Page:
We do not allow you to opt-out of our certain cookies, as they are necessary to ensure the proper functioning of our website (such as prompting our cookie banner and remembering your privacy choices) and/or to monitor site performance. These cookies are not used in a way that constitutes a “sale” of your data under the CCPA. You can set your browser to block or alert you about these cookies, but some parts of the site will not work as intended if you do so. You can usually find these settings in the Options or Preferences menu of your browser. Visit www.allaboutcookies.org to learn more.

Sale of Personal Data, Targeting & Social Media Cookies

Under the California Consumer Privacy Act, you have the right to opt-out of the sale of your personal information to third parties. These cookies collect information for analytics and to personalize your experience with targeted ads. You may exercise your right to opt out of the sale of personal information by using this toggle switch. If you opt out we will not be able to offer you personalised ads and will not hand over your personal information to any third parties. Additionally, you may contact our legal department for further clarification about your rights as a California consumer by using this Exercise My Rights link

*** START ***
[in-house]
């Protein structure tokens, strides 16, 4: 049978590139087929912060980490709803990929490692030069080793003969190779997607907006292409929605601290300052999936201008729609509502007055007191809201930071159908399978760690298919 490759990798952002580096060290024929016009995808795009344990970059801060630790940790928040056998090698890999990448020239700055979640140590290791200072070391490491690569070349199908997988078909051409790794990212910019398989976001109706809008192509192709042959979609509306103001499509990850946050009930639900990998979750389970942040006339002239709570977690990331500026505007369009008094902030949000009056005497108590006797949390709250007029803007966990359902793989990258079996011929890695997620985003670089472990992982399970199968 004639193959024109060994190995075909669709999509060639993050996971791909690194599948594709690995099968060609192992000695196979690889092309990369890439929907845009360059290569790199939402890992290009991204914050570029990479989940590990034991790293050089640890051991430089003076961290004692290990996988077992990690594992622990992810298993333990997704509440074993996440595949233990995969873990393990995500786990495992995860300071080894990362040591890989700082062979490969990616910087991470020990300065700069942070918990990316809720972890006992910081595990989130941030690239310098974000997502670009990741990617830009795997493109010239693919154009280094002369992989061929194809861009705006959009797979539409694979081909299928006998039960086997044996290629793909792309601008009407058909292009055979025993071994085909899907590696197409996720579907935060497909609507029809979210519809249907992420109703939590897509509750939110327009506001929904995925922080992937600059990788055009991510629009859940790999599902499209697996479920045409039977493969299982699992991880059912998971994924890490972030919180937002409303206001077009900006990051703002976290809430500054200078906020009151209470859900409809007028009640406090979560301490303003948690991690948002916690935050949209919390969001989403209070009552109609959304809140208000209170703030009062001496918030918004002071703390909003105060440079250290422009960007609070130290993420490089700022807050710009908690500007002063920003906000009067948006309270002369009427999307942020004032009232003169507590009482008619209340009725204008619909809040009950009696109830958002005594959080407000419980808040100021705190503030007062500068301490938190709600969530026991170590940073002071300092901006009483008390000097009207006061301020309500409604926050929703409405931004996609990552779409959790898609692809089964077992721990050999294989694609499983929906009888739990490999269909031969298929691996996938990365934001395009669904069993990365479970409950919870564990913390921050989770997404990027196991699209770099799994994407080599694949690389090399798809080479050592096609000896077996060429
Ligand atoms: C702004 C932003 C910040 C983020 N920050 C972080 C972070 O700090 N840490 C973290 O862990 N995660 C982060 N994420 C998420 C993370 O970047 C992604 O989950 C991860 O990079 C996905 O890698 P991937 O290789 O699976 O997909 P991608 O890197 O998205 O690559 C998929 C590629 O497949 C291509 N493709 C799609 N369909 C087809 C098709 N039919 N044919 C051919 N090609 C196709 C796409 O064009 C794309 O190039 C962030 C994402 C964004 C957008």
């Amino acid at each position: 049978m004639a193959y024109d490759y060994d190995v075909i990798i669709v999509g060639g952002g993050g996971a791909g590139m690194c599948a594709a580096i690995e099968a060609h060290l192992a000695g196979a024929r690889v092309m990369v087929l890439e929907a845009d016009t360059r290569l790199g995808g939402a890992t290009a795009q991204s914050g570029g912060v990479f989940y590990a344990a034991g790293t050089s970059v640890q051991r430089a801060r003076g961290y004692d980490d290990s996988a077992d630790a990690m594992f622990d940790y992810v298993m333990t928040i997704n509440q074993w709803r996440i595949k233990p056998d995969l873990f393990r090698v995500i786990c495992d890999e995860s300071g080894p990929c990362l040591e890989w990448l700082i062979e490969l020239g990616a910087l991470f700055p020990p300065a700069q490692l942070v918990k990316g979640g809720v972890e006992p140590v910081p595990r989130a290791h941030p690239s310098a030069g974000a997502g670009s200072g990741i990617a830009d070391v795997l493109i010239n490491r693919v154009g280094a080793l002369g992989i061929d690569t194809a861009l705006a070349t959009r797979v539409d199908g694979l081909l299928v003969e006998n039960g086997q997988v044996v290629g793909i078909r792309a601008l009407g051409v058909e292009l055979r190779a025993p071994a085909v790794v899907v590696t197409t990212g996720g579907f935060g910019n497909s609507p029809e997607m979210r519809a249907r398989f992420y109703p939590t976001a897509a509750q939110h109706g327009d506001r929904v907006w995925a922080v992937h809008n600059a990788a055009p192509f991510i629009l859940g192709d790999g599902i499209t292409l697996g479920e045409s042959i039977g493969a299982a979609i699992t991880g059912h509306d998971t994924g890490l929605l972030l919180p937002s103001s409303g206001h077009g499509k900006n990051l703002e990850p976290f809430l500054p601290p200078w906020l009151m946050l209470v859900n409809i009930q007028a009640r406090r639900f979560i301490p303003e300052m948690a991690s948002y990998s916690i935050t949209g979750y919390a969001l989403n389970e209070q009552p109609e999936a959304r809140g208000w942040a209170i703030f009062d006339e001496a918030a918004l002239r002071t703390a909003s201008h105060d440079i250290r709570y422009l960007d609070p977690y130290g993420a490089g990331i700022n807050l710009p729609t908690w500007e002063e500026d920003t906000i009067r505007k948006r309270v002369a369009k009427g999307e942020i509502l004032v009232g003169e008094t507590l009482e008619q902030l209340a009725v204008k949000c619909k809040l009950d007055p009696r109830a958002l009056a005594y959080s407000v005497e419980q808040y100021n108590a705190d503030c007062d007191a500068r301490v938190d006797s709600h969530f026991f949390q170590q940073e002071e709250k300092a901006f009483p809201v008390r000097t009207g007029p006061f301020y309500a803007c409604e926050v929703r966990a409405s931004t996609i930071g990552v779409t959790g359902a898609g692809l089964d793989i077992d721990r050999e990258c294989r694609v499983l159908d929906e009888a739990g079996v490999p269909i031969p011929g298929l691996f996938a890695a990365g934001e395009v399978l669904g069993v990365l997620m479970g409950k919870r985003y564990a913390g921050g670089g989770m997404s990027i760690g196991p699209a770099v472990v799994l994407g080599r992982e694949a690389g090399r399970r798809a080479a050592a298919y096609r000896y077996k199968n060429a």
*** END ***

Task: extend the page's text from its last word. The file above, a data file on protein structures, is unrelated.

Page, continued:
If you have enabled privacy controls on your browser (such as a plugin), we have to take that as a valid request to opt-out. Therefore we would not be able to track your activity through the web. This may affect our ability to personalize ads according to your preferences.

Targeting cookies may be set through our site by our advertising partners. They may be used by those companies to build a profile of your interests and show you relevant adverts on other sites. They do not store directly personal information, but are based on uniquely identifying your browser and internet device. If you do not allow these cookies, you will experience less targeted advertising.